Suffering and doubt often draw people away from their faith. It is so easy to think, “How could a merciful and loving God allow this to happen?”
If you have ever doubted God during hard seasons, you are not alone. From Job in the Old Testament to St. Thomas Aquinas, Christians throughout history have grappled with the problems of evil and suffering with a supposedly good God. Thankfully, early Church Fathers have shown us how to keep our faith in the midst of darkness.
In his book What To Say and How to Say It: Discuss Your Catholic Faith with Clarity and Confidence, bestselling author Brandon Vogt outlines “The Threefold Problem of Evil,” which consists of “The Logical Problem of Evil,” “The Evidential Problem of Evil,” and “The Emotional Problem of Evil.”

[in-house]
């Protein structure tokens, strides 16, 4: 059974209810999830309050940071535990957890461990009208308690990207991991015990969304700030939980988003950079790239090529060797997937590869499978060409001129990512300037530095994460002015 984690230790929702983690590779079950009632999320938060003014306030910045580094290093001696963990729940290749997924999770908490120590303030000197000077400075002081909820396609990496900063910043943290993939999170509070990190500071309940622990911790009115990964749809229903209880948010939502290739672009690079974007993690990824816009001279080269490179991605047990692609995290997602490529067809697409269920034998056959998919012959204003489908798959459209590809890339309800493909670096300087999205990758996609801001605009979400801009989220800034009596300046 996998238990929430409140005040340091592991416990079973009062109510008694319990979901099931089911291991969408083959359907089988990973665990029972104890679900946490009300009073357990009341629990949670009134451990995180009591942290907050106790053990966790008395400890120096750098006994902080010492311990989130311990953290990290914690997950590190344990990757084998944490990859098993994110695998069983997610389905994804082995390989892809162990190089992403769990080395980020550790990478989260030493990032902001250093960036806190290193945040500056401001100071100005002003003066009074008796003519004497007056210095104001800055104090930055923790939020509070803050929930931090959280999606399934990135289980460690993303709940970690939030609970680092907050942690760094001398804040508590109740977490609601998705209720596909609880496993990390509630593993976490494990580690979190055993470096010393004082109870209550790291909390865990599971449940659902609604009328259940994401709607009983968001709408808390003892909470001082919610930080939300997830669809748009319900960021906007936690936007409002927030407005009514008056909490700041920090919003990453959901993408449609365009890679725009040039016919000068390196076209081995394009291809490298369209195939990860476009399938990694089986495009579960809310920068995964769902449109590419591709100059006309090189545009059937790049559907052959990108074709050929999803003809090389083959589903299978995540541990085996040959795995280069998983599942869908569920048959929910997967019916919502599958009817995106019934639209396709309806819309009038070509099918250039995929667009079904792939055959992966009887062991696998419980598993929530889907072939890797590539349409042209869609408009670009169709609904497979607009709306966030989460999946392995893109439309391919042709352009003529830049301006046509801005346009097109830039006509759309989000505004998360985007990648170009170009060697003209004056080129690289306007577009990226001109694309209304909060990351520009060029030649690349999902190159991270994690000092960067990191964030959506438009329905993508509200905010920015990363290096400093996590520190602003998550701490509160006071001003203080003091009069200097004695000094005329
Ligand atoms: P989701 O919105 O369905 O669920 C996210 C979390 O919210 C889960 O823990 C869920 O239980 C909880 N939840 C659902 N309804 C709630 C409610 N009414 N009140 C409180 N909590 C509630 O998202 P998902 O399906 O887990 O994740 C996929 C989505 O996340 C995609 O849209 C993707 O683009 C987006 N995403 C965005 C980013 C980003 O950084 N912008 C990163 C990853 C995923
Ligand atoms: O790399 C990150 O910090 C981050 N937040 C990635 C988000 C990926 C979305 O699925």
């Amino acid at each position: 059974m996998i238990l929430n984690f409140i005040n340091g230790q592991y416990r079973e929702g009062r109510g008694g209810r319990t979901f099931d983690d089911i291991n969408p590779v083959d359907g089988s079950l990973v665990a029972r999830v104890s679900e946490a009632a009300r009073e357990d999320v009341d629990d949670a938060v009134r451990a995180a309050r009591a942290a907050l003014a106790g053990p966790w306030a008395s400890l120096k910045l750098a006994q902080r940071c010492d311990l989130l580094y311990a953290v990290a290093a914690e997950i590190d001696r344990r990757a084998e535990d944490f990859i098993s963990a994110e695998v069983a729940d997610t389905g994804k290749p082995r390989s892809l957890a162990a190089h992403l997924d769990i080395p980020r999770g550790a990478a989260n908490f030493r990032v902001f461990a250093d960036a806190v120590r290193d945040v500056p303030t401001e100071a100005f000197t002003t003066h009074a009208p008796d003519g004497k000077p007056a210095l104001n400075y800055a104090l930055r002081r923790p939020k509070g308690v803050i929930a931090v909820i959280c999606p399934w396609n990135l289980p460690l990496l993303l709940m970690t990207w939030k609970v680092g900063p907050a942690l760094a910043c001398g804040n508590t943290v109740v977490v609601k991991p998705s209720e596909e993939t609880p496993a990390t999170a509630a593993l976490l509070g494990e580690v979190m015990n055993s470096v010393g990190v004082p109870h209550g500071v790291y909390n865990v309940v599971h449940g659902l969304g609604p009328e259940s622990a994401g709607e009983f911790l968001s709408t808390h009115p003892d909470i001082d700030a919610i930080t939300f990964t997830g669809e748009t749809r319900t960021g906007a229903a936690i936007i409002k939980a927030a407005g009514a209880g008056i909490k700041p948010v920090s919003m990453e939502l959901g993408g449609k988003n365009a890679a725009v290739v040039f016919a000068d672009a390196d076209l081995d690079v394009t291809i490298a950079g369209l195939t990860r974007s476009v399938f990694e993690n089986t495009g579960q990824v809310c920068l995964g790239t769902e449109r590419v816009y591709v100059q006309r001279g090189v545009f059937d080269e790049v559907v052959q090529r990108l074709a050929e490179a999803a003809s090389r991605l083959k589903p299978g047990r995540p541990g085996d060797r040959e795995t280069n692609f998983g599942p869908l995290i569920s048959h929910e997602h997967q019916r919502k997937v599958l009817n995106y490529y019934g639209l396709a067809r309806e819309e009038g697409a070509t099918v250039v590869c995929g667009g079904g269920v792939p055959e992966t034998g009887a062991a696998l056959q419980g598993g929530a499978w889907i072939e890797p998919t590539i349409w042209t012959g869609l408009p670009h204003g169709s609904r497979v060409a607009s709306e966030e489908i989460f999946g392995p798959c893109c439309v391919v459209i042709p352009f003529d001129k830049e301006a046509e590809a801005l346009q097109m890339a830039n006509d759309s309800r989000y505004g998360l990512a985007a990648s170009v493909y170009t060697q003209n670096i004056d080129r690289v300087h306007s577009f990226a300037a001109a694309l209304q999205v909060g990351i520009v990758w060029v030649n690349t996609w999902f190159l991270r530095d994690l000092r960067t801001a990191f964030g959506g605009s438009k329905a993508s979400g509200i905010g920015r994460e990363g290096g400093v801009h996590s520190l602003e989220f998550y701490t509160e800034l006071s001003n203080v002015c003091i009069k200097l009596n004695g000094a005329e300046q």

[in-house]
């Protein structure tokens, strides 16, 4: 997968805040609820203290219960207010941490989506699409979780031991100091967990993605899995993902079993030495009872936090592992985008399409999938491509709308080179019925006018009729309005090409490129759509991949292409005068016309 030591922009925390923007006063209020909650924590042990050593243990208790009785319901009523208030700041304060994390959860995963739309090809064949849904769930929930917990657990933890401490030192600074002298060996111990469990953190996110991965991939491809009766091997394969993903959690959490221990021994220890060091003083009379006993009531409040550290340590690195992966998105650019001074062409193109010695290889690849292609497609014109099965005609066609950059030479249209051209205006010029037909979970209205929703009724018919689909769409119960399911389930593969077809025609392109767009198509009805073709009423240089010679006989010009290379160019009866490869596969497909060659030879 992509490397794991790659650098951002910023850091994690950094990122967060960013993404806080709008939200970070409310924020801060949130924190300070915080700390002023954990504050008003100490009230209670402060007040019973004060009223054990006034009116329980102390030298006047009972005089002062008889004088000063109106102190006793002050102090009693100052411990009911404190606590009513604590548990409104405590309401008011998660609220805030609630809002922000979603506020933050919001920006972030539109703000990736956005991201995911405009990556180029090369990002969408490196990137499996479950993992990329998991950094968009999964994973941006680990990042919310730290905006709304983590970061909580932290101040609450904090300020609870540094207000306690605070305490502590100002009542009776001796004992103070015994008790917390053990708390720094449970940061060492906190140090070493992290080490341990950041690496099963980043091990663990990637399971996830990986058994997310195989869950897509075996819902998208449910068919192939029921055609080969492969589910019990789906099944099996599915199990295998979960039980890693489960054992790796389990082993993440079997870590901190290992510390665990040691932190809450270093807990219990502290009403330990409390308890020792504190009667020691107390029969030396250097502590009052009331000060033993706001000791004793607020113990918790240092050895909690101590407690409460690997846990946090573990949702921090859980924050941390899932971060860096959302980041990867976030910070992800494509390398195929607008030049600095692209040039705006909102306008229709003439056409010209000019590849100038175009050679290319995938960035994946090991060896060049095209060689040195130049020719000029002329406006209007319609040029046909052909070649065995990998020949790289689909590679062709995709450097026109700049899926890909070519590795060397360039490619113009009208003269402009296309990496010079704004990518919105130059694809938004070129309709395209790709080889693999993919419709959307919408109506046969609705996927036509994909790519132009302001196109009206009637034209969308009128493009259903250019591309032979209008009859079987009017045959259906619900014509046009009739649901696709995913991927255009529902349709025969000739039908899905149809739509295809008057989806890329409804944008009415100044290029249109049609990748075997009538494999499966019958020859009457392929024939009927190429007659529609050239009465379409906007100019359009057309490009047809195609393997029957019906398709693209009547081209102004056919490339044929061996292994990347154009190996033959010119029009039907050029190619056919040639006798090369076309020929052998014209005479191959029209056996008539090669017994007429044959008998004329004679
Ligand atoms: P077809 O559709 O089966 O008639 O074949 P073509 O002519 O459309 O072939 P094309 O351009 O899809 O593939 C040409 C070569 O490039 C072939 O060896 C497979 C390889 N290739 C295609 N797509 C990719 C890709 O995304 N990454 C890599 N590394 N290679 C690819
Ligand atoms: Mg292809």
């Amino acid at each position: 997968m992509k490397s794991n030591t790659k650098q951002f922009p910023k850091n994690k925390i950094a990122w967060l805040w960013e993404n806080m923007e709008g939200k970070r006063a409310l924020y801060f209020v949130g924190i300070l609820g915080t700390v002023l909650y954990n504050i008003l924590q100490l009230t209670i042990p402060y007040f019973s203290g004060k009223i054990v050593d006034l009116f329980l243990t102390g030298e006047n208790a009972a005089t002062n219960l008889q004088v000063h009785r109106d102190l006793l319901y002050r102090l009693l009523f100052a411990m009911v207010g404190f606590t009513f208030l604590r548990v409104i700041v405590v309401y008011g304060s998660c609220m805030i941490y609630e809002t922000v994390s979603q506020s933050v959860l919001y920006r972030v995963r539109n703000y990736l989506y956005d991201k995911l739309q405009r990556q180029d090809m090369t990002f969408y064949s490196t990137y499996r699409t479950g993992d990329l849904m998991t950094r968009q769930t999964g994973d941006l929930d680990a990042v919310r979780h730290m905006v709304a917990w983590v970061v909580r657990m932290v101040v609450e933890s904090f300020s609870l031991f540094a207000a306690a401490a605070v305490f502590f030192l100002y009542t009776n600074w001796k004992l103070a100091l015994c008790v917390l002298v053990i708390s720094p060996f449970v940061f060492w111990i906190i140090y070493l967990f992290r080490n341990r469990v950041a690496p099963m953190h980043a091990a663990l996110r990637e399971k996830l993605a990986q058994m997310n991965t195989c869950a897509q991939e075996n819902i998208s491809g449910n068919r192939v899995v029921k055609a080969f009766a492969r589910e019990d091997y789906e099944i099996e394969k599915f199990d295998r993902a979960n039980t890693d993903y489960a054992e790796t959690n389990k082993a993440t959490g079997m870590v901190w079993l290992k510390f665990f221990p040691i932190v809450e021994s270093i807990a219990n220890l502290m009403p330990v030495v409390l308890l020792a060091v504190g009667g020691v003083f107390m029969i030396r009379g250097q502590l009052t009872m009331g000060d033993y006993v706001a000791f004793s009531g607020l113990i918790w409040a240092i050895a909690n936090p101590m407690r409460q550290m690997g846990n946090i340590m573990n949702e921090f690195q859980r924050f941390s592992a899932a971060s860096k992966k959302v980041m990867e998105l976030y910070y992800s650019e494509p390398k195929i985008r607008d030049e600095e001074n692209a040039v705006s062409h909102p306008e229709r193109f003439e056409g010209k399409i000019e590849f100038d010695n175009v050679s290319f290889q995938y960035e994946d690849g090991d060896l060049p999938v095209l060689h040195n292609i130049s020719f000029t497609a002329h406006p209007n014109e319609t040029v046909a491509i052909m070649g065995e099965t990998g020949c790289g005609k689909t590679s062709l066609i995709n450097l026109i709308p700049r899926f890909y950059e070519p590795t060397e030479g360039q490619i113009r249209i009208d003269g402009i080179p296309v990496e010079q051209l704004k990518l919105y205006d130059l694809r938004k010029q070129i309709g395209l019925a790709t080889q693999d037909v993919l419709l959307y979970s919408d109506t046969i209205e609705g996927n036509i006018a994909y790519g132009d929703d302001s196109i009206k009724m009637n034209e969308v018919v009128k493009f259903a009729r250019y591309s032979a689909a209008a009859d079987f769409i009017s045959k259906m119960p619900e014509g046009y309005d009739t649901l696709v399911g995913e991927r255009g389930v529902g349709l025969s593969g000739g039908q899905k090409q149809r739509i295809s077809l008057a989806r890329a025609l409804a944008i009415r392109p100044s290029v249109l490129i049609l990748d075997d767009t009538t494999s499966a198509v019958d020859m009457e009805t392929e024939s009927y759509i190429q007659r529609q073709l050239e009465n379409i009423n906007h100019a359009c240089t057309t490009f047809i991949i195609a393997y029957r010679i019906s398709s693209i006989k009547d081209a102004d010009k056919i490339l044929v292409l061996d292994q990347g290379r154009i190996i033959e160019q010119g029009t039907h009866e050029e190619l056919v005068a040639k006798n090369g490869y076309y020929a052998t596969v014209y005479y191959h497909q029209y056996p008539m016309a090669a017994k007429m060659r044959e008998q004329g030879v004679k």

According to Vogt, the Logical Problem of Evil essentially asks, “Is there a logical contradiction between an all-good, all-powerful God and the existence of evil?” He explains that perhaps God is permitting evil and, by doing so, bringing about greater goods through suffering. Vogt explains:
But what kind of goods?… One answer is free will. It’s one of the most extraordinary gifts we’ve been given, the powerful to freely choose how to act. We know that free will means we can choose good or evil, and when faced with such a choice, we often choose poorly. Of course, God could simply prevent us from ever choosing evil, but think about what that would mean. If we could never really choose evil, then our freedom is not real freedom. True freedom requires saying yes or no, choosing good or evil, without constraint.
Evil is the absence of good, and it is the result of God’s gift of free will. God loves us enough that He allows us to choose to do good, rather than force us to do so. As a result, some will choose evil. Jesus Christ reminds us in the Beatitudes that those who choose God will have great rewards in eternal life.
To learn about the other components of the Threefold Problem of Evil, check out Brandon Vogt’s What to Say and How to Say It, sold here.